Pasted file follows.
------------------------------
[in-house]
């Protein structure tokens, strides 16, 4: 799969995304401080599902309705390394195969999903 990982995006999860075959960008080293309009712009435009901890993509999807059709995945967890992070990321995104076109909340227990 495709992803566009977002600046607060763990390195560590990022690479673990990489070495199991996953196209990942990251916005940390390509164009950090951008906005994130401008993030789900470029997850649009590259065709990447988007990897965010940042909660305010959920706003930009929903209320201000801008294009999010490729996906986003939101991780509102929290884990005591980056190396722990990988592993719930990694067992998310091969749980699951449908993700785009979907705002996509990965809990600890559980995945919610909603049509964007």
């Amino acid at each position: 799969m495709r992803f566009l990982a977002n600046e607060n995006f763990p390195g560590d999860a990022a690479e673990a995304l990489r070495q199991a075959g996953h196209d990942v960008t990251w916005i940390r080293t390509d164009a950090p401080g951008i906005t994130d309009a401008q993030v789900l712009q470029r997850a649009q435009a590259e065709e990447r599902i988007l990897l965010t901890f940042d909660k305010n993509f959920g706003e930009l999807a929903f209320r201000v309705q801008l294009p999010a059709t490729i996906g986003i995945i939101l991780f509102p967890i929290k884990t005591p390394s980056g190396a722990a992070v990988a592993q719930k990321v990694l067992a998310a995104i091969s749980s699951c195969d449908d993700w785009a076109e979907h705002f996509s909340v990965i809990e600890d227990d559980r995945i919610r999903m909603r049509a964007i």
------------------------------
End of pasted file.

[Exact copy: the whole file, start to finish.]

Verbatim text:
[in-house]
């Protein structure tokens, strides 16, 4: 799969995304401080599902309705390394195969999903 990982995006999860075959960008080293309009712009435009901890993509999807059709995945967890992070990321995104076109909340227990 495709992803566009977002600046607060763990390195560590990022690479673990990489070495199991996953196209990942990251916005940390390509164009950090951008906005994130401008993030789900470029997850649009590259065709990447988007990897965010940042909660305010959920706003930009929903209320201000801008294009999010490729996906986003939101991780509102929290884990005591980056190396722990990988592993719930990694067992998310091969749980699951449908993700785009979907705002996509990965809990600890559980995945919610909603049509964007």
């Amino acid at each position: 799969m495709r992803f566009l990982a977002n600046e607060n995006f763990p390195g560590d999860a990022a690479e673990a995304l990489r070495q199991a075959g996953h196209d990942v960008t990251w916005i940390r080293t390509d164009a950090p401080g951008i906005t994130d309009a401008q993030v789900l712009q470029r997850a649009q435009a590259e065709e990447r599902i988007l990897l965010t901890f940042d909660k305010n993509f959920g706003e930009l999807a929903f209320r201000v309705q801008l294009p999010a059709t490729i996906g986003i995945i939101l991780f509102p967890i929290k884990t005591p390394s980056g190396a722990a992070v990988a592993q719930k990321v990694l067992a998310a995104i091969s749980s699951c195969d449908d993700w785009a076109e979907h705002f996509s909340v990965i809990e600890d227990d559980r995945i919610r999903m909603r049509a964007i």